We're all pretty confident of our own decision making. It's those other people, specifically politicians, who can't get anything right.
That's the clear sentiment from a Public Policy Institute of California study released last week. More than 80 percent of Democrats, Republicans and independents said they believe voters should have a say in state spending and taxes rather than leaving it up to the Legislature and governor.
I'm not surprised, but I would offer a couple of defenses for the legislators, regardless of party affiliation: They devote more time to focused study on these issues, and they have staff members to help them. Voters, on the other hand, are being fed a daily diet of TV ads and mailers filled with spin, lies and glaring omissions.
Part of the problem for voters is finding neutral, third-party analysis. The Legislative Analyst Office, whose conclusions are included in the Official Voter Information Guide, zeroes in on how the various propositions will affect the state budget, with brief mention of the impact on local government. This makes sense because the LAO works for the Legislature. But individual citizens are left to figure for themselves how the propositions will affect their lives and pocketbooks. That's one of the reasons we are making recommendations on all 11 state propositions and offering counter views, too.
While I'm on the subject of inadequate information:
Voters in several surrounding communities are being asked to approve bond measures for school construction or modernization. Bee reporters Nan Austin and J.N. Sbranti are looking at those proposals and The Bee will carry their news stories this next week.
But I think a heads up is in order, a repeat of a caution I offered a while ago. These are the questions I urge voters to ask about any school bond proposal, based on the lessons of recent years in our area:
What does the school district promise to accomplish if its bond is approved? It is a reasonable list? Or just a wish list, with something to appeal to everybody, to garner their "yes" votes?
Districts are required to estimate how much the bond measure will raise property taxes, usually expressed as dollars per $100 of assessed valuation. But how many bond sales are planned and over how many years? How long will it take, total, to pay off those bonds?
The Poway Unified School District, near San Diego, is the poster child for what can go wrong. It borrowed $105 million for 40 years, which will cost taxpayers there $1 billion in principal and interest over the long haul.
Are the districts using bond money to pay for computers or other items with relatively short lives? Or to pay for small maintenance projects that should be covered in annual operational costs?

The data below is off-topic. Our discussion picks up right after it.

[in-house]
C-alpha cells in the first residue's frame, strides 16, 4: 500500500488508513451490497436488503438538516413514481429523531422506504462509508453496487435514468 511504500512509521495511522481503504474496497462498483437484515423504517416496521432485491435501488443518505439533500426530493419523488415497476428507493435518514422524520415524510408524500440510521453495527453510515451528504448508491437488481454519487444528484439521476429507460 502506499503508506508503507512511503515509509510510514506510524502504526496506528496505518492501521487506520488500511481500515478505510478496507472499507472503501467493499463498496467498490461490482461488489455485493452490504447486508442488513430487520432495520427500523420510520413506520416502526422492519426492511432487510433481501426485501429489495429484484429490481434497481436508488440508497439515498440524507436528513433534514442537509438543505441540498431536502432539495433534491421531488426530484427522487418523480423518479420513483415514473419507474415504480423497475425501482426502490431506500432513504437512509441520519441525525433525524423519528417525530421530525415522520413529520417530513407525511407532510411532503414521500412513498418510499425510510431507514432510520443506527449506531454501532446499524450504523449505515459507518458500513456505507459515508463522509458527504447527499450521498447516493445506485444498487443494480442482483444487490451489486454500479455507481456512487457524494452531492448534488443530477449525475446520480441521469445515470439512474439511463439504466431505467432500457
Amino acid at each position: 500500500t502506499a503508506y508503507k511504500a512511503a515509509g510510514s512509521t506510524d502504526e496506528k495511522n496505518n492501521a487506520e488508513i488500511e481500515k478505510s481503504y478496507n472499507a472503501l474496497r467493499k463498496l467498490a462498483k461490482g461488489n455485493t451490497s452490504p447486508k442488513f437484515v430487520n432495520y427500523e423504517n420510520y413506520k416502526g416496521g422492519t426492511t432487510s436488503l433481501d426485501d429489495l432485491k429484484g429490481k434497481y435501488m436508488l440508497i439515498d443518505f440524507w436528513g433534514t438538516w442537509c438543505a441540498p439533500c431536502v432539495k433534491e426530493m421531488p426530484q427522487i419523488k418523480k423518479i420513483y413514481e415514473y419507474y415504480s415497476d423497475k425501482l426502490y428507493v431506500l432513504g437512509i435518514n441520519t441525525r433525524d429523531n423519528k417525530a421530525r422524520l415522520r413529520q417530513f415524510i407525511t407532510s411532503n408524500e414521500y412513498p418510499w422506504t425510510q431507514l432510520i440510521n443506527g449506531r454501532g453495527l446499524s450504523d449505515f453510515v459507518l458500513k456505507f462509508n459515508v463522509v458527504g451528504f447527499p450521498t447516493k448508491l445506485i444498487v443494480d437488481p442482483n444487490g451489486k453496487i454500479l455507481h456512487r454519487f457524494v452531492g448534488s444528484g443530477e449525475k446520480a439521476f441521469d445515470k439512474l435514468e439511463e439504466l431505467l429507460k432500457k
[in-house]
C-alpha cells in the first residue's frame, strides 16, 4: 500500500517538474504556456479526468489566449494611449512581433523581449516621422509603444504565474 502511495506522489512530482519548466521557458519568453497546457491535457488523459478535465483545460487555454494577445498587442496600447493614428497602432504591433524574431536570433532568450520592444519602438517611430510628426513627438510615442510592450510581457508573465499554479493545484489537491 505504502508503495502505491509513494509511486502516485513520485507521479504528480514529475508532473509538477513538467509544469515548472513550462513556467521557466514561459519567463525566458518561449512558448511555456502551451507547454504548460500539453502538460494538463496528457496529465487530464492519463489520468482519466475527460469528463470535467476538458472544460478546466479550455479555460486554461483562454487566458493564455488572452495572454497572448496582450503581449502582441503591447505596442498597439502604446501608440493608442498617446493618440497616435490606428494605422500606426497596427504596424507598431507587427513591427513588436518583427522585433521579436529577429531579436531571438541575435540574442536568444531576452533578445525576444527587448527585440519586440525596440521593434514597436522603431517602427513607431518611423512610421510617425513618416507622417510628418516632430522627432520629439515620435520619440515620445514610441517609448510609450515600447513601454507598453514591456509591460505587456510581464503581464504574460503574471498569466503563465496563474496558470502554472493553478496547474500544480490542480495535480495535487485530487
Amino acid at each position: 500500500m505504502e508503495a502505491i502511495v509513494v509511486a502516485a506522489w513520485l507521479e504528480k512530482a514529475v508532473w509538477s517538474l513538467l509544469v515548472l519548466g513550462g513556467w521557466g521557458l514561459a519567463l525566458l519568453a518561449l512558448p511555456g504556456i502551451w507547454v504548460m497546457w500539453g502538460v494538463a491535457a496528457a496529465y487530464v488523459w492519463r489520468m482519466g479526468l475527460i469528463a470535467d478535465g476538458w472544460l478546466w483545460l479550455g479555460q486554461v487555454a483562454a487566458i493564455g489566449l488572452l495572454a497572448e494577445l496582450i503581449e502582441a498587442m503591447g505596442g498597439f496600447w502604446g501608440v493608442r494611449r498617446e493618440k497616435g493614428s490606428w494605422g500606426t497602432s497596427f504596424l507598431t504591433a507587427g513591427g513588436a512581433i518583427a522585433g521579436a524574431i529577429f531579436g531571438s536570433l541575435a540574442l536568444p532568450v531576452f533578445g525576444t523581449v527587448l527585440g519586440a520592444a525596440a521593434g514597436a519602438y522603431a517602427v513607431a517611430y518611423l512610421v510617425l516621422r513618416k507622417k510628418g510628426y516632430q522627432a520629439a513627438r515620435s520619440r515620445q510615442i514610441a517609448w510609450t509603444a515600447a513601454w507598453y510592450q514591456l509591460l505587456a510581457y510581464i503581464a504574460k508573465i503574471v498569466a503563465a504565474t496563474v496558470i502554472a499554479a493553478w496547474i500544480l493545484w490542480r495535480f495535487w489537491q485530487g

I'm not weighing in on any of the specific proposals; just offering a few thoughts for voters.
The second presidential debate will be Tuesday and the State Theatre is hosting a free, live broadcast, open to anyone of any party. In this debate, President Barack Obama and Mitt Romney will talk about foreign and domestic issues. Following the debate, local political leaders and analysts will offer thoughts on what they saw and heard. Both political parties will have tables in the lobby. Doors open at 5:30 p.m. and the debate begins at 6. The State is at 1307 J St., Modesto.
San Joaquin County has had term limits for county supervisors since 1988. On this election, the sitting supervisors are asking for an extension. Measure D would increase the number of terms to three, or 12 years. As The Record of Stockton noted, "We're uneasy about Measure D because it benefits the very incumbents who put it on the ballot." Even if you oppose term limits in concept, as I do, you have to wonder about this stunt.
Endorsements are a dime a dozen these days, or less. But some are interesting. And more interesting, sometimes, are the cases where an organization doesn't endorse the predictable candidate. A few of note:
The editorial board at The Record in Stockton didn't see two key races the way we did. That newspaper endorsed Jose Hernandez over Jeff Denham for the 10th Congressional District and Bill Berryhill over Cathleen Galgiani for the 5th state Senate District.
The Stanislaus County Farm Bureau Board of Directors considered requests for political endorsements in four local races, but only made endorsements in three: Denham for Congress; Berryhill for Senate and Kristin Olsen for the 12th Assembly. None is surprising given the Farm Bureau's preference for Republicans. What was a little surprising: No endorsement in the 21st Assembly race between Republican Jack Mobley and Democrat Adam Gray.
Gray did pick up the endorsement of Stanislaus County Sheriff Adam Christianson, a Republican, and the mayor and members of the Ceres City Council, all of whom are Republican.
Californians have until Oct. 22 to register to vote and can now do so online at http:// registertovote.ca.gov. But the process isn't automatic. The Secretary of State's office explains: "Your county elections official will contact you when your voter registration application is approved or when more information is needed to confirm your eligibility."
Who else is tired of all the political ads? Personally, I'm looking forward to Nov. 7 and I'm fairly certain that life won't be all that much different that day, regardless of what happens on Nov. 6.
Sly is editor of the Opinions pages. Contact her at (209) 578-2317 or firstname.lastname@example.org or on Twitter @judysly.